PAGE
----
Mauro Morandi has lived on the southern Italian island of Budelli since 1989.
He is the only resident of the island, which is renowned for its pink sand beaches.
He relies on solar panels to supply power to his shack and has a system for collecting and purifying rainwater to drink.
A former PE teacher from Modena, Morandi was destined for Polynesia when his catamaran broke down near Budelli in July 1989.
He fell in love with the island and never left.
For decades, Morandi was permitted to stay on Budelli and he became known as an unofficial custodian of the island.
In 2016, Budelli was incorporated into Sardinia’s Maddalena Archipelago national park.
Local authorities now want to evict Morandi, claiming his presence on the island is “incompatible” with what should be a protected area for flora and fauna.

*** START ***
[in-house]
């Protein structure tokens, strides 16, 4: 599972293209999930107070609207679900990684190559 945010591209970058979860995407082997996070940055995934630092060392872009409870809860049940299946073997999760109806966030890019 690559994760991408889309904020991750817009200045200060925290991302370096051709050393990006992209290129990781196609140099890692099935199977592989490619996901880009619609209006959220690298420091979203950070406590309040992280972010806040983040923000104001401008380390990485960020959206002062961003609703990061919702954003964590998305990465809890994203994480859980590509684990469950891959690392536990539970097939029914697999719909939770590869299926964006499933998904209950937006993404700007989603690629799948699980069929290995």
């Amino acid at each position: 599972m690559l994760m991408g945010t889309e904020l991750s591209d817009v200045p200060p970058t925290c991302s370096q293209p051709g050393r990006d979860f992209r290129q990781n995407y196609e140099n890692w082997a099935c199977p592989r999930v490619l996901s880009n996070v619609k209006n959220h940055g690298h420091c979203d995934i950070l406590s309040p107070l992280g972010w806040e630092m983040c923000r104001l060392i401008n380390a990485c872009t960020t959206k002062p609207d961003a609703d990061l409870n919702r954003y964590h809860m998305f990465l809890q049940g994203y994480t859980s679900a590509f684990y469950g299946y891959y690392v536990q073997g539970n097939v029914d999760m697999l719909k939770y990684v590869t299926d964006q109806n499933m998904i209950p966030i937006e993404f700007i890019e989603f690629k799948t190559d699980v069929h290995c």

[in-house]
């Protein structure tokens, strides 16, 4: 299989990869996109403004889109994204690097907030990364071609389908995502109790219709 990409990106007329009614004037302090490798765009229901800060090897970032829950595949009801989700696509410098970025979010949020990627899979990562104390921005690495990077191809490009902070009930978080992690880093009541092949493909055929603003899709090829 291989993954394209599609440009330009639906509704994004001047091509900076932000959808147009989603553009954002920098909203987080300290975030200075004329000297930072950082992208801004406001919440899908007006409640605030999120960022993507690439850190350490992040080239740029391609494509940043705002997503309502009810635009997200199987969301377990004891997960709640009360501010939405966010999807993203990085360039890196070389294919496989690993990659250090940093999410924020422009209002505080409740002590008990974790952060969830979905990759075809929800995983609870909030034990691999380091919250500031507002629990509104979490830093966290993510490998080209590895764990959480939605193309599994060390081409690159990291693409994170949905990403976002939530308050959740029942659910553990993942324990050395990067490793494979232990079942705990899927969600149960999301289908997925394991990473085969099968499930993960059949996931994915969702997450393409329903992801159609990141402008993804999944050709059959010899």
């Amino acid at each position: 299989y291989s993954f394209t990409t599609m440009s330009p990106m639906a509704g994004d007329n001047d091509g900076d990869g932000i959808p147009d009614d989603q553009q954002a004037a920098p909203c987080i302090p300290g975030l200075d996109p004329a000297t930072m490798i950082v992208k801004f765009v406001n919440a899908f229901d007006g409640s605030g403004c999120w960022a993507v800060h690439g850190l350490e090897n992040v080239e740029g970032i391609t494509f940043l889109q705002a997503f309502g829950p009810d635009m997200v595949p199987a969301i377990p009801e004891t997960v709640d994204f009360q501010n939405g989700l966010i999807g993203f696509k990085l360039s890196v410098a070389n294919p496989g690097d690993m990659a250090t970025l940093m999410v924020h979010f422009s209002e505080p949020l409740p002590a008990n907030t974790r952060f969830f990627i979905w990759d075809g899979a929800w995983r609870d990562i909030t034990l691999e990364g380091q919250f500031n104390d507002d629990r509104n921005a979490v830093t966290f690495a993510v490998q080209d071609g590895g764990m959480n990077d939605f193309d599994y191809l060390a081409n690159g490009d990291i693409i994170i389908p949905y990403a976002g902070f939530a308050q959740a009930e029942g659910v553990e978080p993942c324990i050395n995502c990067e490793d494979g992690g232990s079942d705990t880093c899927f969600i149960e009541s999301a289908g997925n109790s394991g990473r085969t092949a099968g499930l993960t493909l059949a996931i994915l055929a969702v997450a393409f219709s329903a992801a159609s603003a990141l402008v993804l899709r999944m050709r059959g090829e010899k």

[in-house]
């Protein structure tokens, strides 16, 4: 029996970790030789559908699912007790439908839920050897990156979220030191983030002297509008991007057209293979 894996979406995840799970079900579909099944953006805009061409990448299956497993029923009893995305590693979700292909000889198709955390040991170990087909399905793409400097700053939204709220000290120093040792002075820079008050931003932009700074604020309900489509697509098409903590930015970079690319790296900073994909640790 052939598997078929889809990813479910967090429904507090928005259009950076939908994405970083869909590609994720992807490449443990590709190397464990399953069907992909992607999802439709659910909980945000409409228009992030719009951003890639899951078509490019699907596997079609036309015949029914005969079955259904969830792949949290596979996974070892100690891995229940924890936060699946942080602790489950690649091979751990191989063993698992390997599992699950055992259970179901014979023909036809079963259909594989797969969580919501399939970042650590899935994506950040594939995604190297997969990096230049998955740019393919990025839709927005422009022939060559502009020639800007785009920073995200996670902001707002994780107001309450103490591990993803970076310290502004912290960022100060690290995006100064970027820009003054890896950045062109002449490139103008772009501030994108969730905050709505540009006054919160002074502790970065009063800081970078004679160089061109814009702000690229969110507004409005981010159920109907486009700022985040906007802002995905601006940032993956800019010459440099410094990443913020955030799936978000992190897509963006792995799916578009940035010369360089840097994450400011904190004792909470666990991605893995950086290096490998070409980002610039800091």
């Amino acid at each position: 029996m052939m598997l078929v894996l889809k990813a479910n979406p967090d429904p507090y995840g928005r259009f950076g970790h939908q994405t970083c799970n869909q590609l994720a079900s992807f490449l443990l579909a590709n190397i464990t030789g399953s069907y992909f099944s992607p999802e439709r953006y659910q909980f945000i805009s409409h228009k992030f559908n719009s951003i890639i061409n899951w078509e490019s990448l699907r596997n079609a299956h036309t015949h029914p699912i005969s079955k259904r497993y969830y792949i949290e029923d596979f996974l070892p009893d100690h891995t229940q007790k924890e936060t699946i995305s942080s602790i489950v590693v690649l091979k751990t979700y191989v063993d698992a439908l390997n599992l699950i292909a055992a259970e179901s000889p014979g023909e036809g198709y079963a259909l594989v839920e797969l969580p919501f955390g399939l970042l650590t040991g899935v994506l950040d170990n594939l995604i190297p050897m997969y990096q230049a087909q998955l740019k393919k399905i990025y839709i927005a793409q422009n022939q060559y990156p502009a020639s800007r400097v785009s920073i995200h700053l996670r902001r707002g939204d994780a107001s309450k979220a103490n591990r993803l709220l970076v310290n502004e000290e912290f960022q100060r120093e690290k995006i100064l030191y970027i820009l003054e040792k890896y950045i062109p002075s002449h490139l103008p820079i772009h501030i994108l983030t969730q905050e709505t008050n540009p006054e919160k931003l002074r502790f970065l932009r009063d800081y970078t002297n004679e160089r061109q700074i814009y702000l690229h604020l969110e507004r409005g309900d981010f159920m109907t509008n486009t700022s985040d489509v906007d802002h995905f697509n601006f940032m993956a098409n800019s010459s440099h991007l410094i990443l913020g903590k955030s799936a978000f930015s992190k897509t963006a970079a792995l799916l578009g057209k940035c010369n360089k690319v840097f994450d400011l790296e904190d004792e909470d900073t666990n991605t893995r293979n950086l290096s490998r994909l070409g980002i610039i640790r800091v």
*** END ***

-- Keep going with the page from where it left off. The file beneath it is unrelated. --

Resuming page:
Head of the national park, Fabrizio Fonnesu, said Morandi will be asked to leave in January 2019, and authorities said his shack would be demolished.
“In recent years several structures have been built illegally on the island and we have a duty to clear them away,” Fonnesu said.
Fonnesu said park authorities want to open the island up to tourism, allowing visitors to experience its splendour while preserving the environment.
The island of Budelli and surrounding areas are renowned for their pink sand beaches. (Photo: ANSA)
Morandi has vowed to fight the eviction order, arguing that his presence protects and preserves the island.
“I believe there is a need for me to be here,” he told Italian daily La Nazione.
“There are always tourists coming over here and breaking the rules. The national park authority has installed security cameras, but that’s not enough.”
Morandi was faced with a similar eviction order last year, but 18,000 people signed a petition appealing for him to be allowed to remain on the island, and authorities decided to let him stay.